All these developments have contributed to the plight of the US Middle East policy, although critics partially blame US policy for the current crisis in the region. The US has lost its grip over the developments in the region, even as the civil wars in Syria, Yemen and Libya are ravaging on. Anti-Americanism is at its height among the Shias and Sunnis, Arabs and the Persians, and the most trusted ally, Israel, also appears to have lost faith in the Obama administration for its handling of the Iran nuclear deal. The constant depreciation of energy prices has negatively affected shale gas producers in the US as well. It is very unlikely that the economic crisis, social instability and the political upheavals or even terrorism in West Asia would be satisfactorily handled in this region. American hegemony in West Asia, already facing trouble, will have no respite in 2016.
Developments in the Asia Pacific are no less exigent to US power.
North Korean nuclear obstinacy and Chinese muscle-flexing in the South China Sea raise questions of US credibility among its allies. The competition between the US-led TPP and the Chinese-led RCEP, Chinese defiance of US calls for multilateral dispute resolution in the South China Sea, Chinese resistance to the movement of US ships or surveillance planes close to islands reclaimed by China, the single-minded construction of potential military facilities by Beijing in the disputed islands of this sea and several other similar developments indicate that Obama’s strategy of a “pivot to Asia” is little more than gesturing.
In 2016, US’ Asian allies such as the Philippines, Australia, Japan and South Korea will expect it to behave more robustly vis-à-vis China. Deployment of ships, flying of bombers, more frequent surveillance, selling military equipment and reiterating US commitment to the security of its allies will not be considered enough. All these actions by the US have hardly altered Chinese policy or behaviour. Nor have threats and sanctions brought North Korea to its knees. As the EAS, ARF and APEC have proven powerless to manage an assertive China and adamant North Korea, the US may look for alternative methods to deal with provocations in this region in 2016.
The US preoccupation with the unprecedented chaos in the Middle East/West Asia, domestic political polarisation, persistent economic recession in the world and the election year in the US will constrain the Obama administration from taking tough measures abroad. As such, President Obama has tasted the bitterness of some of his liberal approaches. First, he drew a red line for the Assad regime on the issue of use of chemical weapons and fell short of carrying out the promised response.
Second, he wanted to reset relations with Russia and found that US-Russia relations have deteriorated further. Third, the Budapest Pact promised Ukraine territorial integrity in exchange for its surrender of nuclear weapons. But the US could do precious little when Russia annexed Crimea.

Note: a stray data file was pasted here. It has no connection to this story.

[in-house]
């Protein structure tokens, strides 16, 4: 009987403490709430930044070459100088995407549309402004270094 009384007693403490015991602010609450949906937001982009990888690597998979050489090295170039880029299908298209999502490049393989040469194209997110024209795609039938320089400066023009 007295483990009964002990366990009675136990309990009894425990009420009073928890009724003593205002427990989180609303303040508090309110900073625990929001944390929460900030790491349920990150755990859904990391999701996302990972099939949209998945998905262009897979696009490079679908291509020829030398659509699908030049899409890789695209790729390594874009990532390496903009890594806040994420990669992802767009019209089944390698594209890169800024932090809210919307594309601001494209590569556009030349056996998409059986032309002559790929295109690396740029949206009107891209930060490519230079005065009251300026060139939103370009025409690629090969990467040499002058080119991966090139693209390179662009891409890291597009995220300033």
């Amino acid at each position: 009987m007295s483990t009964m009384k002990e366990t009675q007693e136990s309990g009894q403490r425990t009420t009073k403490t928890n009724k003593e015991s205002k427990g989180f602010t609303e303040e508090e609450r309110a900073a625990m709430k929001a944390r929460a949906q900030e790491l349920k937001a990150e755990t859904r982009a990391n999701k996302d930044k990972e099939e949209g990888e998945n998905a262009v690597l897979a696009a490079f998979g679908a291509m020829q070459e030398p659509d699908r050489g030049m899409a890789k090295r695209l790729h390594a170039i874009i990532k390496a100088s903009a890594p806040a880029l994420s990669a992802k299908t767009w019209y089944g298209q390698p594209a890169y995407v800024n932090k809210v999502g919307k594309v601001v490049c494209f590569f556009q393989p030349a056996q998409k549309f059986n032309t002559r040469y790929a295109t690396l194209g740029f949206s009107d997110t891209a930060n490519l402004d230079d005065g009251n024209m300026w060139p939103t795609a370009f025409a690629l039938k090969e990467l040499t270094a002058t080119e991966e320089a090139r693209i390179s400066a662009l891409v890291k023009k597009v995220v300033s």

Fourth, critics hold President Obama responsible for continuing violence in Libya, mishandling the Arab Spring, and the inability to overthrow the Assad regime. Fifth, two key US allies – Israel and Saudi Arabia – feel estranged in the wake of the Iran nuclear deal, and yet there are still there no signs of Iran refraining from missile tests, or supporting alleged terrorists, or providing muscular support to the Assad regime.
Is there any possibility of President Obama taking appropriate measures to answer his critics? Can he stabilise Libya? Can he bring an end to the Yemeni and Syrian civil wars? Can he get Iran to abide by the nuclear agreement it negotiated with the P5+1? Can he stop the Saudi-Iranian regional Cold War? Can he improve the image of the US in this region? Can he persuade or pressurise China to vacate the occupied islands in the South China Sea? Can he coerce China to withdraw its declaration of an Air Defense Identification Zone? Can he end the US military presence in Afghanistan even after seeing the consequences of total US withdrawal from Iraq?
There is hardly any time for Obama to do so much. Nevertheless Obama has not done everything wrong. In the complex strategic landscape of the post-9/11 era, we have all witnessed the empowerment of non-state-actors. Modern technology has proven to be both a boon and curse. No superpower can flex its muscles and use all its abilities to control, direct and shape global events. Even then President Obama’s diplomatic success in the Paris Climate Change Conference, in roping in Russia and China to strike a nuclear deal with Iran, in opening a new chapter in US relations with India in the post-Devyani Khobragade episode, are no mean achievements. In the last year of his office, President Obama will certainly try to build on his successes.
Professor, School of International Studies, JNU